Recently, I wrote the scripts for a historical comic book, Lapu-Lapu, and I again encountered the item – Codex of Singhapala. I lost most of the copied notes that I compiled while working with Tito Anding during the 2010 habagat flood. I tried re-searching it, but not even the vast reaches and resources of the Internet has even a single notable file about it, only bits and pieces. So, I relied on the few surviving notes and memory of my conversations with Tito Anding to recall what was it all about.

          Roughly translated from Tamil and Old Malay, Singhapalamay either mean “Lions’ domain” or “Gathering of Lions,” as the Tagalog description was “Pigingan ng mga Leon.” If we look at some history files, Raha Lumay established the “Rajahnate of Singhapala” around 1452. Again, there is very little information about it.

          Among Tito Anding’s collections of research materials were photocopies of the notes and “artifacts” of Gregorio C. Coching (1889-1961), which includes among others the Codex of Singhapala.

          Thought to be lost, the existing codex (or codices) was a set of three parchments, which according to Coching was made of a combination of woven materials and possibly goatskin. There were supposed to be seven parchments but the whereabout of the others are unknown.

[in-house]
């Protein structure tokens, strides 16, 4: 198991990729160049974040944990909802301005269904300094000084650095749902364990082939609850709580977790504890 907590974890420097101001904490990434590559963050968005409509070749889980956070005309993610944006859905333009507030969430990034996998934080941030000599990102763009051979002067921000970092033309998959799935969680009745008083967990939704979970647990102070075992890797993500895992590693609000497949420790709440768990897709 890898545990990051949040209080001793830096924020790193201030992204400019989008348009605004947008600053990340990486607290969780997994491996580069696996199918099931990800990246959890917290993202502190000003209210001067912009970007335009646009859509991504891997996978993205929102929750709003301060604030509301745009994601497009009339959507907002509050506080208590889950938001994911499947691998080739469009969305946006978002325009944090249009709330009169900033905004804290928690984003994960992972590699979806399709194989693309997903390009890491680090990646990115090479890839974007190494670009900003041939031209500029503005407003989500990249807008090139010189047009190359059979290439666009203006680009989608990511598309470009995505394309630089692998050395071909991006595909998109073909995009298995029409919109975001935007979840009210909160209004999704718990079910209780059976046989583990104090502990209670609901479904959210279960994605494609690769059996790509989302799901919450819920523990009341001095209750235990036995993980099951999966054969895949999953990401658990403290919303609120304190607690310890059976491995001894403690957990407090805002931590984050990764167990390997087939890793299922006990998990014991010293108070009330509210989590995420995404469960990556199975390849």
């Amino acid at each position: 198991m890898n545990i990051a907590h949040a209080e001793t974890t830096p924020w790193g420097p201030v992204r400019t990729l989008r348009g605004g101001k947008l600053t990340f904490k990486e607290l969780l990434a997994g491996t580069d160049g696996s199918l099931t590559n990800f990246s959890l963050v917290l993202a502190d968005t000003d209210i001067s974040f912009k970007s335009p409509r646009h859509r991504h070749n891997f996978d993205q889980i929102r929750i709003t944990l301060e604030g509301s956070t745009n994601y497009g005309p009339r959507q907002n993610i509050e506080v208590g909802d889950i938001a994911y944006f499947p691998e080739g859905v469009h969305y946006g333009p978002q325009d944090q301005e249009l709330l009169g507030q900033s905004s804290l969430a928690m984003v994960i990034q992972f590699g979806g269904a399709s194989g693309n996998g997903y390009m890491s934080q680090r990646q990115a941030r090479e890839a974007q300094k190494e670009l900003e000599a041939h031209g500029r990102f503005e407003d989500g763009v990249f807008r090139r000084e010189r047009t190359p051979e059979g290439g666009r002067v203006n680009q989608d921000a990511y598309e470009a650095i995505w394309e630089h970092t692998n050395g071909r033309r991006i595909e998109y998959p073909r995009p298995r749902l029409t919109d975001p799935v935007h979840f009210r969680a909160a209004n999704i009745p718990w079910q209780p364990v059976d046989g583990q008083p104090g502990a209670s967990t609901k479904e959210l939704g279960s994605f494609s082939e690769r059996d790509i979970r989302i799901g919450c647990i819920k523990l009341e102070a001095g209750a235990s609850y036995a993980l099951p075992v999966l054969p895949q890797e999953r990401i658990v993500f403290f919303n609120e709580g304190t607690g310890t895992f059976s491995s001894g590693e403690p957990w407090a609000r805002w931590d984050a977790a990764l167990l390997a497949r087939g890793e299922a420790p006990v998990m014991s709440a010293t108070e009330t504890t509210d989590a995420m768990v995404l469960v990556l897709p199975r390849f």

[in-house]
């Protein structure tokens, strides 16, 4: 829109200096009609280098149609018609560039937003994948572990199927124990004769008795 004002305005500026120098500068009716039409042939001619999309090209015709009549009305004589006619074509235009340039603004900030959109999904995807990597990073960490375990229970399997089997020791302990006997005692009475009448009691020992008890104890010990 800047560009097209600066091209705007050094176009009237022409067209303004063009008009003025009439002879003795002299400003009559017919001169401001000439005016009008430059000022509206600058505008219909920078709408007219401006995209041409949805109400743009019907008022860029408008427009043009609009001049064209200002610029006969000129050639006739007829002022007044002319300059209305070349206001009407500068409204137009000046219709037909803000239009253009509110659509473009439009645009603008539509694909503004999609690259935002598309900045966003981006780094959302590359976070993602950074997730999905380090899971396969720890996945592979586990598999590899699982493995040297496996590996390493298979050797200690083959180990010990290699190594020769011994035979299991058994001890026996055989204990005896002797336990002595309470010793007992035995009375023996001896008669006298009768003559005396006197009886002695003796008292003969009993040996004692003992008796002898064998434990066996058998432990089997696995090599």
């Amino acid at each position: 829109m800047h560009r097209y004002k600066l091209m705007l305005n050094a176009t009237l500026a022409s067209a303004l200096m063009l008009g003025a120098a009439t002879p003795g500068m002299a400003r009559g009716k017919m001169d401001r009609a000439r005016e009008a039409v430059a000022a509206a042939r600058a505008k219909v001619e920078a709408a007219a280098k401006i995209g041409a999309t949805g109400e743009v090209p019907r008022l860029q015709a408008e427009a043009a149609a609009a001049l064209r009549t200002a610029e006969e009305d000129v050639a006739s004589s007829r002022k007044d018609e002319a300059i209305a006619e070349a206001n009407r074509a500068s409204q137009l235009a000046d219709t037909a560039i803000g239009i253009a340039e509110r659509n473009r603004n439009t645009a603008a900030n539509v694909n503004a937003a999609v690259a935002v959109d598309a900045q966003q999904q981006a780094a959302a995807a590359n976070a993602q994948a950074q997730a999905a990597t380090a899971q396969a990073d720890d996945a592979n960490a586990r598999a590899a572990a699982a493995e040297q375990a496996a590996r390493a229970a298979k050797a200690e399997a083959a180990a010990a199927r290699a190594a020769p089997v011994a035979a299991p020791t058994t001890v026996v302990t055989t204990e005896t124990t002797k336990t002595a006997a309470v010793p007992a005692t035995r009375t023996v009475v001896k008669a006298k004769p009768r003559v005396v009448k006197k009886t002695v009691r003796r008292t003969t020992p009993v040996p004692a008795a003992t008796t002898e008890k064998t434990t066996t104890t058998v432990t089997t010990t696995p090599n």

Coching was trying to research his ancestry. With the help of Teodoro Virrey, his co-writer at Liwayway magazine, their search led them to Sabah, Malaysia. Here they met a man in possession of three obscure parchments, very old and unkempt but still intact. The man told them that the parchments contain historic accounts of the Philippines. They bought them and had the contents, written in Baybayin, transcribed. While there was no mention of the lineage of Coching’s supposed ancestry, the contents  astounded them. They have found part of the lost Codex of Singhapala.

          The Codex of Singhapala, written in the middle of the 13th century to about the third quarter of the 16th century, narrated the stories about the Chola Kingdom in Sumatra dating back several dynasties, the migration of member of lower royalties including Raha Lumay, the founding of Singhapala, family lineages, possessions, accounts of alliances, marriages, treaties, trade agreements, blood compacts, battles, and many more. Coching took inspiration from this ancient written relics to write some of his tales of adventures like Hara-Siri, Salima: Prinsesa ng Sarawak, and Asur: Ang Batang Sultan.